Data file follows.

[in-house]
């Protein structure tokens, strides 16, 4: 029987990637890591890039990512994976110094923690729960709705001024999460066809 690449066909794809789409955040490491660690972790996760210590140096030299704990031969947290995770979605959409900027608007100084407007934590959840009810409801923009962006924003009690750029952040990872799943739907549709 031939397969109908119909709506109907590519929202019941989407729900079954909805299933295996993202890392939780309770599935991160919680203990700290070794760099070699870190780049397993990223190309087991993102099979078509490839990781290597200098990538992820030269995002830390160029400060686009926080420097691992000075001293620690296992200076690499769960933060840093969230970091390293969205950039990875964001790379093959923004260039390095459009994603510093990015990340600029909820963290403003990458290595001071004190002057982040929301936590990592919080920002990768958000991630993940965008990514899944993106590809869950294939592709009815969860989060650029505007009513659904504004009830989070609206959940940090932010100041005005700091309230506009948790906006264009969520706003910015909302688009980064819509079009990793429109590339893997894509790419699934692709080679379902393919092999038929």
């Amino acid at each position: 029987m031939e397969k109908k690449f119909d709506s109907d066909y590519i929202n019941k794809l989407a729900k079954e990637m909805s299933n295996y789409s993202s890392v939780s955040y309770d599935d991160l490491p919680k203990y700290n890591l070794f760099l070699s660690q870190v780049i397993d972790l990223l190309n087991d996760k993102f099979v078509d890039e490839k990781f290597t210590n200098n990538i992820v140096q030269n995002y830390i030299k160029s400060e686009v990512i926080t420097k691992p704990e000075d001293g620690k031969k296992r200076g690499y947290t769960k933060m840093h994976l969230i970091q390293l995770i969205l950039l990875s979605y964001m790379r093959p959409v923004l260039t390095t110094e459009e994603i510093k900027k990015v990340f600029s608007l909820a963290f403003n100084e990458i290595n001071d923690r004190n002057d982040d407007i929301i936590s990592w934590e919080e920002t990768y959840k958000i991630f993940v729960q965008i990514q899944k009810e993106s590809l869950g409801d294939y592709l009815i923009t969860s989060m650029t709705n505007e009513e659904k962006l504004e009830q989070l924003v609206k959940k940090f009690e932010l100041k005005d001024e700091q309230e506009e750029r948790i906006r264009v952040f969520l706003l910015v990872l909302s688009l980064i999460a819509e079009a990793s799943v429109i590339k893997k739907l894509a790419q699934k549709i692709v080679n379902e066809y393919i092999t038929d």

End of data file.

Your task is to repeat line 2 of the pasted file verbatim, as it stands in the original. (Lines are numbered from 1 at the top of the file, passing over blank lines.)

């Protein structure tokens, strides 16, 4: 029987990637890591890039990512994976110094923690729960709705001024999460066809 690449066909794809789409955040490491660690972790996760210590140096030299704990031969947290995770979605959409900027608007100084407007934590959840009810409801923009962006924003009690750029952040990872799943739907549709 031939397969109908119909709506109907590519929202019941989407729900079954909805299933295996993202890392939780309770599935991160919680203990700290070794760099070699870190780049397993990223190309087991993102099979078509490839990781290597200098990538992820030269995002830390160029400060686009926080420097691992000075001293620690296992200076690499769960933060840093969230970091390293969205950039990875964001790379093959923004260039390095459009994603510093990015990340600029909820963290403003990458290595001071004190002057982040929301936590990592919080920002990768958000991630993940965008990514899944993106590809869950294939592709009815969860989060650029505007009513659904504004009830989070609206959940940090932010100041005005700091309230506009948790906006264009969520706003910015909302688009980064819509079009990793429109590339893997894509790419699934692709080679379902393919092999038929």